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Upset special: Greece stuns U.S. in FIBA semis

9/1/2006 - Olympics NBA

SAITAMA, Japan -- As they warmed up before Friday's
semifinal against Greece, the U.S. players put on a jam session for
the fans.

Dwight Howard dunked emphatically. Dwyane Wade bounced the ball
off the backboard, caught it and stuffed. Elton Brand jammed an
alley-oop pass. Finally, LeBron James flew down the lane for a
tomahawk.

As the crowd roared, the Greeks lined up at the other end and
shot free throws. The moment foretold Greece's 101-95 victory in
the semifinals of the world championships.

The U.S. has dazzling skill; the Greeks are a dazzling team.

"We have to learn the international game better," U.S. coach
Mike Krzyzewski said. "We learned a lot today because we played a
team that plays amazing basketball and plays together."

The loss means the U.S. (7-1) will play Argentina (7-1) for the
bronze medal Saturday. Greece (8-0) will face fellow unbeaten Spain
in the final Sunday. Spain defeated Argentina 75-74 in Friday's
other semifinal.

For the U.S., a medal would improve on its sixth-place showing in Indianapolis in the 2002 world championships. But as the
grim-faced Americans left the floor, their pain was obvious. They
have failed to bring home a major international championship for
the third straight tournament.

"Those guys are hurting and it's probably a better thing we
have to come back tomorrow and play again instead of sitting on
this for two days," Team USA managing director Jerry Colangelo
said.

A victory in Japan would have meant an automatic berth in the
2008 Beijing Olympics. Instead, the U.S. will have to qualify in
the FIBA Americas tournament in Venezuela.

By then, the U.S. will have been together for more than a year.
The lack of experience -- and familiarity with each other -- was
glaringly obvious against a Greek squad that has been together
three years.

"I think we showed everybody that maybe we're not very good
athletes like them, but we know how to play the game," said Greek
guard Theodoros Papaloukas, who carved up the U.S. defense with 12
assists. "We are clever."

The Greeks don't have an NBA player on their roster, although
guard Vassilis Spanoulis is headed for the Houston Rockets.
Spanoulis led Greece with 22 points, Mihalis Kakiouzis added 15 and
6-foot-10 Sofoklis Schortsianitis -- nicknamed "Baby Shaq" --
bulled his way to 14 on 6-of-7 shooting.

The U.S. was led by its three captains -- Carmelo Anthony with 27
points, Dwyane Wade with 19 and LeBron James with 17.

"It's hard for one team, if they have so many big players, in
one month to adapt to their new roles," Papaloukas said. "All
these players are big stars, but you have to do small different
things. I think that was the difference: In our team, everybody
knew what they had to do exactly."

The Greeks did one thing beautifully in this game: the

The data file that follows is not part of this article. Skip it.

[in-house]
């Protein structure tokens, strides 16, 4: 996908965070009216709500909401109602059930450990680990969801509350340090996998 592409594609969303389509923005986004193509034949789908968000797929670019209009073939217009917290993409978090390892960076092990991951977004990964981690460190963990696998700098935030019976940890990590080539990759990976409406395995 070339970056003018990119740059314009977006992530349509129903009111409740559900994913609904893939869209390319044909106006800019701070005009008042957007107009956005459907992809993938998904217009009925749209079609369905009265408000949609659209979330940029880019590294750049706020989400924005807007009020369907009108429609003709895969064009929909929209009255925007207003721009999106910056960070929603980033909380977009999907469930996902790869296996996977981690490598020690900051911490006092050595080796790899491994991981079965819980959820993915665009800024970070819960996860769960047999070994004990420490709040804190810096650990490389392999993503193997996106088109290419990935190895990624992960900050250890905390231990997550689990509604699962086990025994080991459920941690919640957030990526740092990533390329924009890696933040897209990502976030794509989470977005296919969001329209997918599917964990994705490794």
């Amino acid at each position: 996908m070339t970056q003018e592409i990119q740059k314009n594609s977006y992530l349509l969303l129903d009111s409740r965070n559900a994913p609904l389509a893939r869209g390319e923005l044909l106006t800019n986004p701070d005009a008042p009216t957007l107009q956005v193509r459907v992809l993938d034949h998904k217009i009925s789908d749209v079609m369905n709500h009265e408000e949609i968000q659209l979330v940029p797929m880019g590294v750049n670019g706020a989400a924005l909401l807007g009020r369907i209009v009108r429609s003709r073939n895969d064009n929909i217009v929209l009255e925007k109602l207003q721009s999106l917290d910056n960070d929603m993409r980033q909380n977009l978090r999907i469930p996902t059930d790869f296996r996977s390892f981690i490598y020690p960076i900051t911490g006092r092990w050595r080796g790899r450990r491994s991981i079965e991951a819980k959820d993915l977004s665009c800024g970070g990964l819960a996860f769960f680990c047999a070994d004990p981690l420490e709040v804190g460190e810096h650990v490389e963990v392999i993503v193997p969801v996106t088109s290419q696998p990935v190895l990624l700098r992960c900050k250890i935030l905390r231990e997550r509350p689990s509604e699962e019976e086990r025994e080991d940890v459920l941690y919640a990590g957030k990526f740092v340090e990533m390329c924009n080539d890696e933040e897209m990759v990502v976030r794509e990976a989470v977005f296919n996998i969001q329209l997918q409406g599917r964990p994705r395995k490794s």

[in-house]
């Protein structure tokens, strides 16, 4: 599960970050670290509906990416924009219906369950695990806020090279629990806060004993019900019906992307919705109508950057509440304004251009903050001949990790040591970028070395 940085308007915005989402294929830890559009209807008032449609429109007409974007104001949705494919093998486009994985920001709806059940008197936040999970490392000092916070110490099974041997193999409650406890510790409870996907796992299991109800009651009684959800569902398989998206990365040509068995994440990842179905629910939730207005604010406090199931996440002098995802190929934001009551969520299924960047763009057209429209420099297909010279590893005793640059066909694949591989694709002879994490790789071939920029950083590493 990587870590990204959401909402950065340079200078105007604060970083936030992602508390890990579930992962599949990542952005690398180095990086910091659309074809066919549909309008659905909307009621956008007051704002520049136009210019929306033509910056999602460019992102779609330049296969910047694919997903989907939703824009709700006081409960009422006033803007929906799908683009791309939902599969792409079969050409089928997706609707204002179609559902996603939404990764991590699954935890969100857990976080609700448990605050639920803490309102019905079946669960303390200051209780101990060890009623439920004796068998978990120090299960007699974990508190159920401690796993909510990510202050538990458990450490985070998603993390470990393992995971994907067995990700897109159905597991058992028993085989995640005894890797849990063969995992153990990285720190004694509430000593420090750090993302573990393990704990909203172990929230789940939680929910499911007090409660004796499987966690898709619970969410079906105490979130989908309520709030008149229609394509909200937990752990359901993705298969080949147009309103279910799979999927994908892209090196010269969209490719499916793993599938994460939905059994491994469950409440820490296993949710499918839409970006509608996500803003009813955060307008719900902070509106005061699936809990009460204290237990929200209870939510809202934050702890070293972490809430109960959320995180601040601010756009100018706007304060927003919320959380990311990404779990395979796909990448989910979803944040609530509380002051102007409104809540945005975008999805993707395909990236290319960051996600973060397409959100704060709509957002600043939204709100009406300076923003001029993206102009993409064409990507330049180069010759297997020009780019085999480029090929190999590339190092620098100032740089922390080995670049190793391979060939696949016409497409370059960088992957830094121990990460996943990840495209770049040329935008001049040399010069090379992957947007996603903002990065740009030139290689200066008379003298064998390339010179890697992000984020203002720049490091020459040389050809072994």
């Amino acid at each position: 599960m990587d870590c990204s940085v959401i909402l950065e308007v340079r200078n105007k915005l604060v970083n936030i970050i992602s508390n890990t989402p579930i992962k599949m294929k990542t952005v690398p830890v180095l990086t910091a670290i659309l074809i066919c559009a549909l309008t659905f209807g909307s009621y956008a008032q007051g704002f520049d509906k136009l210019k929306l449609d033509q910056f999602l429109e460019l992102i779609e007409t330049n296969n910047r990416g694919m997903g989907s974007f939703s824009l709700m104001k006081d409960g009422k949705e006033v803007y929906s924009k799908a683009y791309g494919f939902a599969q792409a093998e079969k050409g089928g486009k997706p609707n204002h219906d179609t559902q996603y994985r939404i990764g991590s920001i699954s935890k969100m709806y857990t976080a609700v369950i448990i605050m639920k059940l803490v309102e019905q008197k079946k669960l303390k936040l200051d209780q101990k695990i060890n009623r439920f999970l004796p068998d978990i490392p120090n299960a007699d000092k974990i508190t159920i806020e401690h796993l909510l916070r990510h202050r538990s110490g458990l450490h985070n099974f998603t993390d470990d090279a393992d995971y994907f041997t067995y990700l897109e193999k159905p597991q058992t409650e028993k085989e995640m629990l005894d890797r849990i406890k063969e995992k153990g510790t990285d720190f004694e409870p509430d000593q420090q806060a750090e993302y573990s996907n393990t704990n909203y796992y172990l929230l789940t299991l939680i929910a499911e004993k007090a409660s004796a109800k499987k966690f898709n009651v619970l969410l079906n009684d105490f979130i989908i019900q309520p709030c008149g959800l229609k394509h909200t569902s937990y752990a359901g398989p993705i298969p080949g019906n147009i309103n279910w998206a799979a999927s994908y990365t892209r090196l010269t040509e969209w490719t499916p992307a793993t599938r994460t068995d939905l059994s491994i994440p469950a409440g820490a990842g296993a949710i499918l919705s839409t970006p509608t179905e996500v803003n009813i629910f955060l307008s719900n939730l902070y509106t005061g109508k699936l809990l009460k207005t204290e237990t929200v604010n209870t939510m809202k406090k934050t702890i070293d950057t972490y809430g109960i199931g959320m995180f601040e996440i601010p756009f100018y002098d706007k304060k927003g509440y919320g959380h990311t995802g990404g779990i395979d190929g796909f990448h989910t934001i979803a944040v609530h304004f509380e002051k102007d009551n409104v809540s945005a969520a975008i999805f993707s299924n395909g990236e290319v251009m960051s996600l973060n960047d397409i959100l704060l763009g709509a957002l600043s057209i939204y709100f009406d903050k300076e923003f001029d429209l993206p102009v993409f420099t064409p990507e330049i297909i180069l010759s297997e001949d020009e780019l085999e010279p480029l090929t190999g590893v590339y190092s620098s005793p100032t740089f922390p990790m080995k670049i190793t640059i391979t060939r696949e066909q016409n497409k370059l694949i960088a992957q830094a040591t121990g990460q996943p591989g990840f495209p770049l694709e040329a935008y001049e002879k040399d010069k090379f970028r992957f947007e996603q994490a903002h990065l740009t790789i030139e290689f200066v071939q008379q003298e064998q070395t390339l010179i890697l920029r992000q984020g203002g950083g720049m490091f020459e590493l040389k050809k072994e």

pick-and-roll. No matter what defense Krzyzewski tried, the Greeks
found open shooters beyond the 3-point arc or open lanes to the
basket. As a result, the Greeks shot 63 percent.

"They ran like one play the whole game," Wade said.

In the earlier rounds, the U.S. applied defensive pressure to
create easy baskets. That didn't work against the methodical
Greeks, who committed only 10 turnovers, the fewest by an American
opponent.

"They played damn near a perfect game," American forward Chris Bosh said.

Here's the worst indictment of the U.S. defense: It gave up more
points to Greece than China did.

The U.S. also was done in by inept outside shooting, a problem
in other games. The Americans were coming off their worst shooting
performance in this tournament. They shot 38 percent from the
floor, and 25 percent from beyond the arc, in an 85-65 victory over
Germany.

Against the Greeks, the U.S. shot 50 percent from the floor but
only 32 percent from beyond the arc. The U.S. also shot 59 percent
from the line. Still, the Americans scored 95 points, which would
be enough to win most games.

For most of this tournament, the U.S. started slowly and then
overwhelmed opponents. Against Greece, it was the other way around.

The U.S. used an 11-2 run to take a 33-21 lead with 6:23 left in
the first half. But the Greeks outscored the U.S. 24-8 over the
final 6:10 of the second quarter to lead 45-41 at halftime.

"They made some really good plays and sort of seized the
momentum there," U.S. forward Shane Battier said. "We did not
respond with the composure you need to be a world champion."

As the deficit grew, the Americans sometimes abandoned team concepts. One glaring example came as the U.S. tried to drain the clock for the final shot of the third quarter. Wade dribbled through four defenders and tossed up an off-balance layup with three seconds to go. The Greeks grabbed the rebound and found Spanoulis for a layup at the buzzer to lead 77-65.

"I think this is the NBA, one against five," Papaloukas said.
"It's different rules" in the worlds.

The U.S. is learning that, one international defeat at time.

Now the Americans have to bounce back against an Argentine team
led by Manu Ginobli and Andres Nocioni. A victory would produce a
bronze medal, which is what the much-maligned 2004 U.S. Olympic
team earned in Athens. For this group, bronze wasn't the goal, but
it would be better than nothing.

"I want to go home with something," Bosh said. "Fourth place,
I'll be walking home with a sandwich."